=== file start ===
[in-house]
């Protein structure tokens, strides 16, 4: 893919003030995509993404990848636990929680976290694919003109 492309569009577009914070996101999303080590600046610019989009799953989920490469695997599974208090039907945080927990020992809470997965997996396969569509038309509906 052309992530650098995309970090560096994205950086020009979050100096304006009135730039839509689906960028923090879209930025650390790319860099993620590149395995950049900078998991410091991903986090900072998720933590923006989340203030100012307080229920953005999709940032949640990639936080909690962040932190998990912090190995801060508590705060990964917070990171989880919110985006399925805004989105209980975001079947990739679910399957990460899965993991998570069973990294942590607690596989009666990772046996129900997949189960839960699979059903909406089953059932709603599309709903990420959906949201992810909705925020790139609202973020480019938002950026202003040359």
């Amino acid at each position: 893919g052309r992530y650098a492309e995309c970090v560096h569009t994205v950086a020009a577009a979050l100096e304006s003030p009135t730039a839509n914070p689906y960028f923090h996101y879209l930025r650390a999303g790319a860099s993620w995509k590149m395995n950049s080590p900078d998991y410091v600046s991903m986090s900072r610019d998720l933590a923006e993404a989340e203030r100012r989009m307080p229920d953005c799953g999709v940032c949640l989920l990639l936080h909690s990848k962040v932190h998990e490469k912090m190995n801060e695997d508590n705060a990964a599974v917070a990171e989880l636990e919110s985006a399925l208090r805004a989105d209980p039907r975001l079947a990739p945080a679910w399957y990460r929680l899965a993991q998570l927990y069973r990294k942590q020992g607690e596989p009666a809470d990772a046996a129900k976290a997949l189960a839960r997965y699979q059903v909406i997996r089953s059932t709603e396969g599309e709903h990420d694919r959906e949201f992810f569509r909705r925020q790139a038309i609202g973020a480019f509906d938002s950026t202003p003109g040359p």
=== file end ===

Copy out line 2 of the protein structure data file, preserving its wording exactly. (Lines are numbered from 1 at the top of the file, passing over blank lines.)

């Protein structure tokens, strides 16, 4: 893919003030995509993404990848636990929680976290694919003109 492309569009577009914070996101999303080590600046610019989009799953989920490469695997599974208090039907945080927990020992809470997965997996396969569509038309509906 052309992530650098995309970090560096994205950086020009979050100096304006009135730039839509689906960028923090879209930025650390790319860099993620590149395995950049900078998991410091991903986090900072998720933590923006989340203030100012307080229920953005999709940032949640990639936080909690962040932190998990912090190995801060508590705060990964917070990171989880919110985006399925805004989105209980975001079947990739679910399957990460899965993991998570069973990294942590607690596989009666990772046996129900997949189960839960699979059903909406089953059932709603599309709903990420959906949201992810909705925020790139609202973020480019938002950026202003040359």